Road warriors help frogs defy traffic on their primal journey home

While most of us are tucked up in the warm at this time of year, others are out in the wet and wind helping amphibians return to their spawning grounds to breed.

If you want a snapshot of the challenges wildlife faces in the modern world, picture a pregnant frog on the edge of a kerb trying to get across a road as a huge 4×4 trundles by splashing through puddles. It’s a powerrful image.

Every spring hundreds of thousands of frogs, toads and newts attempt to return to their age old breeding locations to reproduce. Often, they must run the gauntlet of busy roads built across their invisible migration trails.

National charity Froglife estimates 20 tonnes of toads are killed on the UK’s roads every year – despite overseeing a scheme called Toads on Roads. The initiative sees volunteers man known crossing points each spring, picking up amphibians before they venture onto dangerous roads and carrying them to their destination in safety. The organisation currently has 743 toad patrols registered in the UK.

The Toad Crossing sign on Folly Road, Great Waldingfield. Photo: Ross Bentley


I meet George Millins just after dusk, patrolling a kerbside in the village of Great Waldingfield near Sudbury.

He’s been coming here virtually every night during February and March for the past dozen years, torch and bucket in hand, as he seeks to find frogs and the odd smooth newt, and help them across Folly Road to get to the large pond in front of the primary school. The frogs move after dark to avoid predators and when they reach the pond the females will release the frog spawn in the water.

The fertilisation of the eggs happens outside the female’s body: the female releases her eggs and the male releases his sperm at the same time. To make sure the sperm intermingles with the eggs, the male and female get into a mating posture called amplexus. This involves the male climbing onto the female’s back and clasping his forelegs around her middle. Frogs can stay in amplexus for hours or even days as the female releases between 2,000 to 4,000 eggs – sometimes the male gets a piggyback from the female across the road.

Three saved frogs Photo: Ross Bentley

Work harder

In the last decade or so, around 200 extra houses have been built in Great Waldingfield, cars have got bigger and the traffic busier, while frog numbers have dwindled.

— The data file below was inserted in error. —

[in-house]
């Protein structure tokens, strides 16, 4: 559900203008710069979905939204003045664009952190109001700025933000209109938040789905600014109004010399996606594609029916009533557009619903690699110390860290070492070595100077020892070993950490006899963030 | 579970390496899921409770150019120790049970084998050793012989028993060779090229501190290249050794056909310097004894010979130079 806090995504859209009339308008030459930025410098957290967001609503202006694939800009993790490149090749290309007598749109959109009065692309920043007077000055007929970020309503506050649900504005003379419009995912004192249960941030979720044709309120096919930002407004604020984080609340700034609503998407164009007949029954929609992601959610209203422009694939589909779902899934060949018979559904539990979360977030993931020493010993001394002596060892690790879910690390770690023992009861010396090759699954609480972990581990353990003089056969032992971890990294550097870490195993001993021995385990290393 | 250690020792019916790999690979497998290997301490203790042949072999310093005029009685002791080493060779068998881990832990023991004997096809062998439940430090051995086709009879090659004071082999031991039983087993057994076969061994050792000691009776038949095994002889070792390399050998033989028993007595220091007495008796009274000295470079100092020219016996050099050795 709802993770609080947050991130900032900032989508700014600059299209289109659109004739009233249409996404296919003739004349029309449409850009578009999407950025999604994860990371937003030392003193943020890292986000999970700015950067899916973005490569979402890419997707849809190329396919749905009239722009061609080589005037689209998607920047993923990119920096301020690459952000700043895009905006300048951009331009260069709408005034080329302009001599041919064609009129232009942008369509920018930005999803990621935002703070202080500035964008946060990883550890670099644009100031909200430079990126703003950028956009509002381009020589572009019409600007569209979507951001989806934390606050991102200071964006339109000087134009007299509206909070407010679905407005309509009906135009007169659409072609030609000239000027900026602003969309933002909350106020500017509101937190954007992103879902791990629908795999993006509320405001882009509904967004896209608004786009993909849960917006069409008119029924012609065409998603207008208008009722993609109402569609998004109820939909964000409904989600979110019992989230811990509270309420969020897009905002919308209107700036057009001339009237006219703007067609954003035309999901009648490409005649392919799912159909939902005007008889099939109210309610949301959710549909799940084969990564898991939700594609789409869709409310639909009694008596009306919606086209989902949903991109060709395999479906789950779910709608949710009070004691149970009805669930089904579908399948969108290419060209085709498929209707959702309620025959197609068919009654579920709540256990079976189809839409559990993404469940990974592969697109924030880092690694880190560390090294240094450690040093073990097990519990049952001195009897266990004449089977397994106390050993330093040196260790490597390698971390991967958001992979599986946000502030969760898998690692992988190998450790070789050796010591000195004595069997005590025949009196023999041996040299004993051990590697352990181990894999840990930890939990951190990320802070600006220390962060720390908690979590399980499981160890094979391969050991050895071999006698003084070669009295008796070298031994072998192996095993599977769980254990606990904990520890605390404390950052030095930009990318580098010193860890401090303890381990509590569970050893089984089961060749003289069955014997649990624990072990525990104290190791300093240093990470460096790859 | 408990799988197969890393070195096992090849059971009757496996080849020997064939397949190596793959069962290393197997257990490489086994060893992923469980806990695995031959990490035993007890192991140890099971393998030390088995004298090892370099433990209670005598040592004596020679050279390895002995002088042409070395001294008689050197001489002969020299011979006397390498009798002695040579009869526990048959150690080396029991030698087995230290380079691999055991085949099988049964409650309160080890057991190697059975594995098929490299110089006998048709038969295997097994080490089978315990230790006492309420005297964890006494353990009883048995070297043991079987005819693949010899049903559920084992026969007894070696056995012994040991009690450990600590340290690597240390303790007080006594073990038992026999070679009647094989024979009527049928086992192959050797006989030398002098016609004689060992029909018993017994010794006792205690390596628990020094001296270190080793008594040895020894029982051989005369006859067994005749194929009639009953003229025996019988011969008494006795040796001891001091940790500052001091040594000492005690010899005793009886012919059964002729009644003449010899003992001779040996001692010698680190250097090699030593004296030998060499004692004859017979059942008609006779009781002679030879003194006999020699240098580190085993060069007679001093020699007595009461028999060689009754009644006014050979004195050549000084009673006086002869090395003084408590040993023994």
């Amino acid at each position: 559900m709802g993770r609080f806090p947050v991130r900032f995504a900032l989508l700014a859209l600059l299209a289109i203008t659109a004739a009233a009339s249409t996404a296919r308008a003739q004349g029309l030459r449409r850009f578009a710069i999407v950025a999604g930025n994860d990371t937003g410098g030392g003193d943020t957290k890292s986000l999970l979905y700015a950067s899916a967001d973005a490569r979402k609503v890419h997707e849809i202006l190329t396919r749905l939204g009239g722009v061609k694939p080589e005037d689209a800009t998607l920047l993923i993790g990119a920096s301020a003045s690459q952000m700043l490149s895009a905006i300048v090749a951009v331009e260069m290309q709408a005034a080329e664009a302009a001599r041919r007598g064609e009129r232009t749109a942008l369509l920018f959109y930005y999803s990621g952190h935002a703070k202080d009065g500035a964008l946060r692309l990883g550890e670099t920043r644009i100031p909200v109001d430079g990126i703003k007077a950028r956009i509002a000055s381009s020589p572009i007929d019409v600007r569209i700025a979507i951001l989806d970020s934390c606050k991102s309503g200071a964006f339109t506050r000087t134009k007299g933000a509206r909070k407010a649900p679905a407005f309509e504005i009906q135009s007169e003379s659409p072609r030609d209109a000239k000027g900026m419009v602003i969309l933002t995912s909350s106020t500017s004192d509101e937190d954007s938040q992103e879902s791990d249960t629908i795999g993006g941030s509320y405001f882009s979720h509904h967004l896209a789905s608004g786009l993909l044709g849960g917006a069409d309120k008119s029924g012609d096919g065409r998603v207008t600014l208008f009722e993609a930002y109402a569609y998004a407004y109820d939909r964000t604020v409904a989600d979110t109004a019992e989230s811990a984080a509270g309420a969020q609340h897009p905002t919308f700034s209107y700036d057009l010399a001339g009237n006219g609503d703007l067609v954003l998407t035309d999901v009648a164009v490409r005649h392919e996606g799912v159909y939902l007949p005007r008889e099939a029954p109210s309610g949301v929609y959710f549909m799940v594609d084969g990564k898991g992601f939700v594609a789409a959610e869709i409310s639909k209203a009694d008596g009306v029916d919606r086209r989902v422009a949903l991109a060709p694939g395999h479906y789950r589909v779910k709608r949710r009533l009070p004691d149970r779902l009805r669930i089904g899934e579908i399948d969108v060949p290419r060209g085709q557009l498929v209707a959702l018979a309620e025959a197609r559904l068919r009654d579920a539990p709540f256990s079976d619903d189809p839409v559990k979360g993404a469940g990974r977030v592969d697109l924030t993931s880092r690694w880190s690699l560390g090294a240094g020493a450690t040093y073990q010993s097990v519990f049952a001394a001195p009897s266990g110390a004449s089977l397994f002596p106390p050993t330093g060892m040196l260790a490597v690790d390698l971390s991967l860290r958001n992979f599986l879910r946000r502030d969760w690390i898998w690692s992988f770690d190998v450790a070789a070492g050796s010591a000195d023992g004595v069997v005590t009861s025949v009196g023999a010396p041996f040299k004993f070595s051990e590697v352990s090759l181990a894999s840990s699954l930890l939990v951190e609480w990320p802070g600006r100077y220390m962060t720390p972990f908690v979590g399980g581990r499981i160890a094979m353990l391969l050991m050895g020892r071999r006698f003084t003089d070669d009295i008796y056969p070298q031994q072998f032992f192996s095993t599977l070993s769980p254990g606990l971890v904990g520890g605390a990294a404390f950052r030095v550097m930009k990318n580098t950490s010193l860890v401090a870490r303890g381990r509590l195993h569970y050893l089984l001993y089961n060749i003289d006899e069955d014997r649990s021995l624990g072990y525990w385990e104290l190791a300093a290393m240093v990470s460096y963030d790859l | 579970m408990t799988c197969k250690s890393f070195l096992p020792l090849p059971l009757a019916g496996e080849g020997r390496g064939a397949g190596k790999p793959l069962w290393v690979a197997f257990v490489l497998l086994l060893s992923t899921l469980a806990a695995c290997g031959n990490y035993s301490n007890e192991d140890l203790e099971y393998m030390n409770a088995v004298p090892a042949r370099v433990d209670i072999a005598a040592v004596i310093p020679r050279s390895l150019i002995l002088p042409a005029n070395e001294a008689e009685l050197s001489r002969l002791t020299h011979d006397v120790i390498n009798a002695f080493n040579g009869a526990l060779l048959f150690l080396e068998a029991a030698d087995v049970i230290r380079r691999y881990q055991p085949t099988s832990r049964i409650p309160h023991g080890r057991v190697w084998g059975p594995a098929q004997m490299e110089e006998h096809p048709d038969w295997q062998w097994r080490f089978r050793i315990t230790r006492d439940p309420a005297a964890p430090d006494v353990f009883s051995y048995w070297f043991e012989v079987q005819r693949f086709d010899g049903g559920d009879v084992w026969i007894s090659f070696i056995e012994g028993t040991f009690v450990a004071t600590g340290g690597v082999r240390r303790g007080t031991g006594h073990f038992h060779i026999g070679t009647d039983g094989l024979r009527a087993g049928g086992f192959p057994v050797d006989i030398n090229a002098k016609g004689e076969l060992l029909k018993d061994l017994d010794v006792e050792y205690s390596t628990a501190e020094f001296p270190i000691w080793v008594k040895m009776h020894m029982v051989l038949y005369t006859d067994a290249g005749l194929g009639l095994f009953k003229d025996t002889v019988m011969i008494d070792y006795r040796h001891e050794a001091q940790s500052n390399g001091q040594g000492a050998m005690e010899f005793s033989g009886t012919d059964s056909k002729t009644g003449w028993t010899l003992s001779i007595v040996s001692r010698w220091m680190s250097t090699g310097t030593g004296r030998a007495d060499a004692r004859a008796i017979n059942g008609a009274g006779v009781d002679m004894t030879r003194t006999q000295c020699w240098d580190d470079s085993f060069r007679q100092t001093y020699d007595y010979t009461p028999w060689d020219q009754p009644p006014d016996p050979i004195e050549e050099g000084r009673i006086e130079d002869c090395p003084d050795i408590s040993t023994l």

When George started doing this, he says he could collect around 100 frogs on a good night – a good night for frogs being both wet and mild. He tells me a recent evening when these conditions were prevailing resulted in a haul of 20 frogs. But this obvious downturn has only made him more determined to help nature.

“I could not be here during this time and have a clear conscience,” he says. “The decline in amphibian numbers has been so steep, it’s terrible. We must work harder to save every one.”

George Millins (left) and Chris Francis on frog patrol Photo; Ross Bentley

George has a number of volunteers with him this evening: retiree Chris is a keen amateur naturalist who is involved in the local nature group Branchlines; mother and daughter Jess and Jenny Mason moved to Folly Road recently and were intrigued to find out more when they saw the toad crossing sign opposite their house; Sean is a mature student studying ecology part-time and is helping George – keen to glean as much knowledge as he can from the fit and resolute 80-year-old.

Indeed, time goes faster than you would imagine walking back and forth on a dimly-lit and damp rural street in the cold and wind. The talk is of nature, the environment, the habits of frogs and other species – it is thought-provoking and educational. But it’s not always so social and George sometimes soldiers on alone.


Tonight has been quite fruitful despite the ravages of Storm Freya, which has probably kept numbers down. Around ten frogs have been picked up and unfortunately one, not reached in time, found flat on the road. George rings me the following night to tell me another frog and a newt were flattened and says that more volunteers are needed so that the entire stretch of road can be surveyed at all times.

After a while shining torches on the road and keeping our eyes peeled, the mind starts to play tricks: for a split-second a tumbling leaf resembles a frog: catch a glimpse of a windblown catkin on the tarmac out of the corner the eye and it looks like a young newt. George says the other night he thought he heard a frog croaking before realising it was his stomach rumbling.

Frogs in amplexus Photo: Ross Bentley

The reaction of passers-by varies as we wander about in our high-vis gilets. Some passing cars slow down, the odd one seems to speed up. One driver stops believing we are police in the midst of ‘an incident’. A local, ambling back from the pub, obviously knows George and stops to give him a hug and tell him what great work he is doing but, he says, he could never pick up a frog himself, as he can’t stand the way they feel. A jogger asks us what we are doing and smirks when we say we are helping frogs across the road.

I put it to George that many people might find his nightly vigil bizarre behaviour.

He agrees and says: “A lot of people will probably think I’m strange but as I walk up and down I see lots of people watching televisions. I’d rather be out here helping nature than sat in front of the idiot box.”

If you want a snapshot of conservation in modern Britain: picture a street full of inhabitants watching TV while outside in the dark an 80-year old man tries to catch frogs while a storm rages. It’s a powerful image.

This article was first published in the East Anglian Daily Times in March 2019

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